I’ve always worried that DEA agents would draw their guns on my brother. He’s the manager of a “head shop,” outspoken in his liberal views about drug laws, and has worried my mom for years with his exploration of the laws of perception, physics (through motorcycle racing), and the legal system. He’s also cried at my wedding, taken my parents fishing in Alaska, and taught kids how to fix bicycles.

I can’t say I was surprised that he was startled awake by DEA agents a few weeks ago. But I can say I’m shaken about his fate and that of many of us under Bush and Ashcroft’s culture wars, brought to you by the Patriot Act and the forthcoming Patriot Act II.

The DEA arrested my brother’s friends and shut down his store for selling hand-blown glass pipes and “head” stuff over the Internet. Attorney General John Ashcroft and the Justice Department are very proud of Operations Pipe Dream and HeadHunter, which included secret surveillance of stores nationwide, monitoring of e-mails and phone calls, trash sweeps, and undercover buys. Ashcroft and his cronies boast in their press release that they have saved us from folks like my brother who “invade the homes of families across the country” and sell pipes that are equivalent to “silencers on murder weapons.”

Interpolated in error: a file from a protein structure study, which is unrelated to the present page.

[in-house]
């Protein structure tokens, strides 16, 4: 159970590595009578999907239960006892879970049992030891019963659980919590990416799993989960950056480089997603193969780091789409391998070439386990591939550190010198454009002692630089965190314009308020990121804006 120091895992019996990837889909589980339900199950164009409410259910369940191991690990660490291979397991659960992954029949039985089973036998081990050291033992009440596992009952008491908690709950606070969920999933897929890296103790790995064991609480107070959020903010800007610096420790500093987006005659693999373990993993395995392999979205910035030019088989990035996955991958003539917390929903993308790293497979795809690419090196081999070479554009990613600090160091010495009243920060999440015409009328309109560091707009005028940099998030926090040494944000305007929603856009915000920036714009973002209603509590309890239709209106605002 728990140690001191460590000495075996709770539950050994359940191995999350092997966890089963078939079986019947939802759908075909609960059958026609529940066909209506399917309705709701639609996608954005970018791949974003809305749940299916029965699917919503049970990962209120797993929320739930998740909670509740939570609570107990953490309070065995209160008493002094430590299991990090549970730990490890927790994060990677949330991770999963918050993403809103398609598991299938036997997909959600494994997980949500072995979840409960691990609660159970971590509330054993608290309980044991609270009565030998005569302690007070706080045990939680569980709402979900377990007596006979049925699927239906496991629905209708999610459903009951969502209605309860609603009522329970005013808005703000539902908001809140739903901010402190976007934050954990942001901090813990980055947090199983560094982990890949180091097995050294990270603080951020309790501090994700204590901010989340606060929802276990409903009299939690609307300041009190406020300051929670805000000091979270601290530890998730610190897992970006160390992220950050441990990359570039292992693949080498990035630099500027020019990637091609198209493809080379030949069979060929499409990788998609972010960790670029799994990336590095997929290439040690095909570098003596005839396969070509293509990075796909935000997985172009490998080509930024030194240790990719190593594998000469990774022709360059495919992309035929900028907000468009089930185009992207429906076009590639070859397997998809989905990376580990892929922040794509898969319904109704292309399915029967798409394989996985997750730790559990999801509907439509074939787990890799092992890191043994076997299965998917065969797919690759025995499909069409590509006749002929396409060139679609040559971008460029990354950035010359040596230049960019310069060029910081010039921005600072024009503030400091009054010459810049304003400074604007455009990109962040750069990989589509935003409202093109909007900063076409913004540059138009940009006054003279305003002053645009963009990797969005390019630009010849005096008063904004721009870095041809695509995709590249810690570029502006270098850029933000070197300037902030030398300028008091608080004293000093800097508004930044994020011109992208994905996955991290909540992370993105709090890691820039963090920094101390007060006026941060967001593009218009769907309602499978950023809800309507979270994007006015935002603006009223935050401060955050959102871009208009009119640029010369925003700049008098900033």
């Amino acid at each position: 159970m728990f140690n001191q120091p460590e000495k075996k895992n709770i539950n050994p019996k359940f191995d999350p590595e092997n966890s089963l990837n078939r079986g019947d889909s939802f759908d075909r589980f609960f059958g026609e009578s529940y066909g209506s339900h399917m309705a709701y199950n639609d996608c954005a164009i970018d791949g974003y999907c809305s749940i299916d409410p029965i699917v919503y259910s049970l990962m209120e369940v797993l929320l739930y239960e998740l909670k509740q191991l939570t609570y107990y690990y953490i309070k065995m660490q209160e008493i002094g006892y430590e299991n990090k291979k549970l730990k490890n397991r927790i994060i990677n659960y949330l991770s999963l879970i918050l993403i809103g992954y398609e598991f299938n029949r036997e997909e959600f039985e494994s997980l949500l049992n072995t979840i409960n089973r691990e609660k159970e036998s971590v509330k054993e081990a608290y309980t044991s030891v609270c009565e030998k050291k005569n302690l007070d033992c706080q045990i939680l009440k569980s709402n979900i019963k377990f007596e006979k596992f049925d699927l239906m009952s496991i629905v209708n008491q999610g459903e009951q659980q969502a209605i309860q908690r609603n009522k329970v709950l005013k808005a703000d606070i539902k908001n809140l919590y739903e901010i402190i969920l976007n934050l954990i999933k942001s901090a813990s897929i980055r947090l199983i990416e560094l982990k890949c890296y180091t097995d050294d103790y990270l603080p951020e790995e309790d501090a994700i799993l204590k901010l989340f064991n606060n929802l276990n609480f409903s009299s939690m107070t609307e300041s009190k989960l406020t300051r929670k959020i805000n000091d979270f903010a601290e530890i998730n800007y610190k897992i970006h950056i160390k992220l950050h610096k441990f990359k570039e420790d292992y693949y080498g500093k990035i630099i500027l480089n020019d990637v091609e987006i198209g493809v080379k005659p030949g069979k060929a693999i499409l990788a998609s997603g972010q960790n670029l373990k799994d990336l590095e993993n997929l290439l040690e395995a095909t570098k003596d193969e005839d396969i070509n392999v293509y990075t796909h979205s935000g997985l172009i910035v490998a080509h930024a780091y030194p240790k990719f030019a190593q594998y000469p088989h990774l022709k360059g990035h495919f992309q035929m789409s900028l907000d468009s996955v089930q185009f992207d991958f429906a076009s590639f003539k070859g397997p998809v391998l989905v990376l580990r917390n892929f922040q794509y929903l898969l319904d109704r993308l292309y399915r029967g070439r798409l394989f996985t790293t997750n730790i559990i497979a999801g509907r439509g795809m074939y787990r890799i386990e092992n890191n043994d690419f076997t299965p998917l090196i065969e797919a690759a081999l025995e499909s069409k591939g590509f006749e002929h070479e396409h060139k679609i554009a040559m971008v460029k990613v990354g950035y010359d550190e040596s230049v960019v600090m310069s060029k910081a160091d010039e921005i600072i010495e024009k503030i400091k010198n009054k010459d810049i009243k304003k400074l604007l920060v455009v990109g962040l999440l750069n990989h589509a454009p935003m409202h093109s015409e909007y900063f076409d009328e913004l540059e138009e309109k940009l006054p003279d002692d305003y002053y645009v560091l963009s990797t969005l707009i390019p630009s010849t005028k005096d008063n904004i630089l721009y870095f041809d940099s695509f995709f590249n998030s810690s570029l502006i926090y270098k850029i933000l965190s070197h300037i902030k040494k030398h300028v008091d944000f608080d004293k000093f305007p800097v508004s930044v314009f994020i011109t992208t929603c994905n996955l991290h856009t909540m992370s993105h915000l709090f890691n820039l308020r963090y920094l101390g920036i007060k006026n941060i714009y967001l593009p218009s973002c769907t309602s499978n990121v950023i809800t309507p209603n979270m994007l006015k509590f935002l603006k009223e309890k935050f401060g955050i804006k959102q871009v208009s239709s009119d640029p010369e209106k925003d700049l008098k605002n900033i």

My brother’s friends are facing three years in prison thanks in large part, I believe, to Bush and Ashcroft’s desire to be the final arbiters of right and wrong in America and the world. Most of you know that in the name of the homeland security, the Patriot Act of 2001 allows our government to conduct secret searches, wiretaps, and other covert surveillance with little oversight from the courts. I balk when I think about the e-mails on my brother’s now-confiscated hard drive. I’m selfish, I know, but I worry about my own e-mails to him–warning him to be careful of cell phone conversations for this very reason and then joking about the fun he could have, were he being listened to, misdirecting the feds and sending them on wild goose chases. Oops. Hope they have a sense of humor.

What really ties my tummy in knots is that my brother hopes to reopen the store in the same chilling climate that is introducing an even harder-hitting sequel to the Patriot Act: the Domestic Security Enhancement Act, which insiders call Patriot Act II. It would authorize secret arrests and give the attorney general unchecked authority to deport anyone he thought was a danger to our economic interests and to strip citizenship from people for lawful political associations.

The administration is hoping to sneak the act through Congress while the country is distracted by the war on Iraq. With it, they can be the ultimate judge of right and wrong, moral and immoral, in the national and international arenas. It will help them mold a society that drops bombs on millions pre-emptively but considers glassblowers and pipe-makers dangerous threats to homeland security. I admire my brother’s tenacity, and I share it in continuing to protest two wars: a military war in Iraq and a culture war at home.